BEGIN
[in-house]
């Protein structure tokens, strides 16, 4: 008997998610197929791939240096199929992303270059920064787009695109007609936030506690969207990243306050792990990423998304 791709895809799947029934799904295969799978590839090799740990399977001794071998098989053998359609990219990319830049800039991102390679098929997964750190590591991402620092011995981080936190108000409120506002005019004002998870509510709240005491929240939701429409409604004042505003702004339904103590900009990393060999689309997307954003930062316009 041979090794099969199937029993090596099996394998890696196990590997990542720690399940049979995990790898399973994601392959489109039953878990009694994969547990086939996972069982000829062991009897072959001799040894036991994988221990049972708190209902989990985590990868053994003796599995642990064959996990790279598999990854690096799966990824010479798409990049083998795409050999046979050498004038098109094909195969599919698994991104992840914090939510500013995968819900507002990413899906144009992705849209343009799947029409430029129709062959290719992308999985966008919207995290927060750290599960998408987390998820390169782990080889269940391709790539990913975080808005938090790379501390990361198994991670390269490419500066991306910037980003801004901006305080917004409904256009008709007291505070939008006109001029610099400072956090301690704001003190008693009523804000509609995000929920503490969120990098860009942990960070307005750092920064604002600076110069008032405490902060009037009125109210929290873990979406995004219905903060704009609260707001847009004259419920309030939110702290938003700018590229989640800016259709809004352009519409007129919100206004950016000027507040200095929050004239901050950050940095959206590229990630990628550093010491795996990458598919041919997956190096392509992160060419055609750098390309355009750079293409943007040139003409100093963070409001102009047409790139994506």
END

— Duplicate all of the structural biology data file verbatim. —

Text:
[in-house]
């Protein structure tokens, strides 16, 4: 008997998610197929791939240096199929992303270059920064787009695109007609936030506690969207990243306050792990990423998304 791709895809799947029934799904295969799978590839090799740990399977001794071998098989053998359609990219990319830049800039991102390679098929997964750190590591991402620092011995981080936190108000409120506002005019004002998870509510709240005491929240939701429409409604004042505003702004339904103590900009990393060999689309997307954003930062316009 041979090794099969199937029993090596099996394998890696196990590997990542720690399940049979995990790898399973994601392959489109039953878990009694994969547990086939996972069982000829062991009897072959001799040894036991994988221990049972708190209902989990985590990868053994003796599995642990064959996990790279598999990854690096799966990824010479798409990049083998795409050999046979050498004038098109094909195969599919698994991104992840914090939510500013995968819900507002990413899906144009992705849209343009799947029409430029129709062959290719992308999985966008919207995290927060750290599960998408987390998820390169782990080889269940391709790539990913975080808005938090790379501390990361198994991670390269490419500066991306910037980003801004901006305080917004409904256009008709007291505070939008006109001029610099400072956090301690704001003190008693009523804000509609995000929920503490969120990098860009942990960070307005750092920064604002600076110069008032405490902060009037009125109210929290873990979406995004219905903060704009609260707001847009004259419920309030939110702290938003700018590229989640800016259709809004352009519409007129919100206004950016000027507040200095929050004239901050950050940095959206590229990630990628550093010491795996990458598919041919997956190096392509992160060419055609750098390309355009750079293409943007040139003409100093963070409001102009047409790139994506």